What Exactly Do I Mean By Fundamentals?

 

Why Do I Believe In Fundamentals?

I will be honest with you, if there is one thing that really frustrates me in the gym it is watching people continue for months on end without making any ounce of progress in their weightlifting. What is worse is that some of these weightlifters themselves fail to truly see or understand some of the problems in their training methodology, or, question their lack of progress. However, I can understand this. I really can!

But why does this happen? Well, this is simply because most of what people do in the gym is not based on fundamentals. You know, the not-so sexy stuff that has between around since the beginning of weightlifting time? Really, the weightlifting knowledge that has been tried, tested and tested again through several decades of success by professional coaches, athletes and exercise scientists. Today, this is all different. Weightlifting is no longer about fundamentals; it’s about what’s hip, in-trend and current. I can tell you one thing, if you really want access to the most valuable weightlifting information, then you have search hard for it. It’s not easy to find! Realistically, you have to start digging deep into Google to find the best stuff.

Is It Time To Bring The Fundamentals Back?

It’s pretty clear that very few people understand the true fundamentals of weight training. Everytime I step into the gym I can make one quick judgment that really applies to most, that is: yup, it’s clear you have gotten that routine from the latest fitness magazine and your listening to too many so-called fitness celebrities. So what are people actually doing to give me this impression? To name a few: split routines, too much isolation work, in the gym 7 days a week, no form of overload, doing the same thing day in/day out, perfect text book form, crazy amounts of volume, time under tension wizardry. Do all these sound familiar?

Well the truth is, none of this type of work is based on any weightlifting fundamentals. This is stuff you typically see being marketed by the fitness celebrities, the latest muscle magazines and the largest supplement companies. It really isn’t a coincidence then that most people I see train actually follow this type of stuff to a tee (especially the new guys). Natural human behavior: you want to be as big and as strong as some of the biggest names in fitness? Then do what these guys are recommending. This is ultimately the trap that most people fall into. They see all this stuff being marketed, written and talked about and start seeing it as weightlifting religion. As a result, people will stick with this stuff for months and even years only to never realize they are wasting precious time. But hey, we will all make it some point, right? Sorry to bring the bad news, but it’s just not going to happen.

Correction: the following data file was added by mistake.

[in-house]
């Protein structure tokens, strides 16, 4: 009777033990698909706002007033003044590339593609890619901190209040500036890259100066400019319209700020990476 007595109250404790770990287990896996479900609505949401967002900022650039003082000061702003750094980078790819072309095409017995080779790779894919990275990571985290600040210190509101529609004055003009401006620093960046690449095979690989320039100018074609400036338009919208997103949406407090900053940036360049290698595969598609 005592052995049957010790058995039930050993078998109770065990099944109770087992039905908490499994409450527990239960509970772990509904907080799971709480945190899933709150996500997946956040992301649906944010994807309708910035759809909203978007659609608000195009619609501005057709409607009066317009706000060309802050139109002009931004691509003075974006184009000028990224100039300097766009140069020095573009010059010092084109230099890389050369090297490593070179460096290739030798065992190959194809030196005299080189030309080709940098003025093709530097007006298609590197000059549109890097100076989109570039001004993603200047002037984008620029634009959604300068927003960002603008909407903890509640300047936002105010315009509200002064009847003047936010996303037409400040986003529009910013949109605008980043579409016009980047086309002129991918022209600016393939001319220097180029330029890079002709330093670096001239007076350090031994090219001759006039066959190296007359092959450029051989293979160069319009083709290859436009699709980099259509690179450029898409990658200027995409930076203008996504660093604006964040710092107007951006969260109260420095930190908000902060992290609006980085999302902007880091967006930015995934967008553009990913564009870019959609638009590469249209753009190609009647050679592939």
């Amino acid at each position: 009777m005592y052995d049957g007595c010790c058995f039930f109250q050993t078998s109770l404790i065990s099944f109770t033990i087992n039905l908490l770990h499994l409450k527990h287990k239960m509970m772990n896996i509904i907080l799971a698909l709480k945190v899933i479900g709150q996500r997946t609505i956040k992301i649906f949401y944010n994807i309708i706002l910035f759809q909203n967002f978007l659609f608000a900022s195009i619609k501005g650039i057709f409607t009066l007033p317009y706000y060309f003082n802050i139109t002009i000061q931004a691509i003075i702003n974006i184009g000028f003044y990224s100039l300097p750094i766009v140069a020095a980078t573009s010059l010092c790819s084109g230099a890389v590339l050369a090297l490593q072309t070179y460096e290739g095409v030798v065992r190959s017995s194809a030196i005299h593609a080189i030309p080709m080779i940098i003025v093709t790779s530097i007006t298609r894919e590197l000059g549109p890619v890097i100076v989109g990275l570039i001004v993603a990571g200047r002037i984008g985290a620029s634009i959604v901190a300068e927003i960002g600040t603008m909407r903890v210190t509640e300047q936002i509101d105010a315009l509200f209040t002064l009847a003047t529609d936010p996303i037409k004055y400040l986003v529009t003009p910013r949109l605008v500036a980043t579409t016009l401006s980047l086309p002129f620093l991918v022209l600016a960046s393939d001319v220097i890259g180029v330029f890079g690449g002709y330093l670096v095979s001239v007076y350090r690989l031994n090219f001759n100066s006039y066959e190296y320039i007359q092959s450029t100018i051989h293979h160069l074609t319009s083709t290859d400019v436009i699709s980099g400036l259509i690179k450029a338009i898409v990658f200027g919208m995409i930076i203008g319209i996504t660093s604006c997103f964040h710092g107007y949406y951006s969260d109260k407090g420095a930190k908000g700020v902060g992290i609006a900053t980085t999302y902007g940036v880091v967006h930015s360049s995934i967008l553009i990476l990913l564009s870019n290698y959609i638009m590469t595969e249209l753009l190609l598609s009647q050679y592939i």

Without Fundamentals.png

  • “A” represents the general trend followed by most weightlifters
  • Most of these weightlifting tactics don’t work in the long-term for optimal size and strength. In the short-term yes, they might. But in the long-term, weightlifters always have problems.
  • This also represents the insane amount of clutter and noise in the fitness industry

It’s hard trying to convince people that fundamentals are the way forward for your weightlifting progress. In reality, most people are always going to be more attracted to what the big-timers are doing, then what a 30-year-old black and white weightlifting textbook has to say. While it’s interesting to follow up on the latest fitness scoop, it still doesn’t change the fact that you are missing out on the stuff that really matters for your weightlifting progress. What I have found with people who don’t use the weightlifting fundamentals is that they never change. They constantly stall, they never get stronger or bigger and, they are always on the lookout for the next training program. It happens everytime!

In the short-term no one really worries about any of this. People will begin with their weightlifting and not worry about progress stalling until it really happens. But, this is when the problem usually starts to arise for most people and they start to question why their progress has fallen off the face of the earth: why have I stopped making progress? Should I change my routine? What does my current routine look like? If you go onto any fitness forum and you pose these same questions, you will get 100 different answers everytime. Why? This is simply because very few people truly know what exactly the fundamentals are and why they should be in every training program for someone who wants long-term gains in size and strength.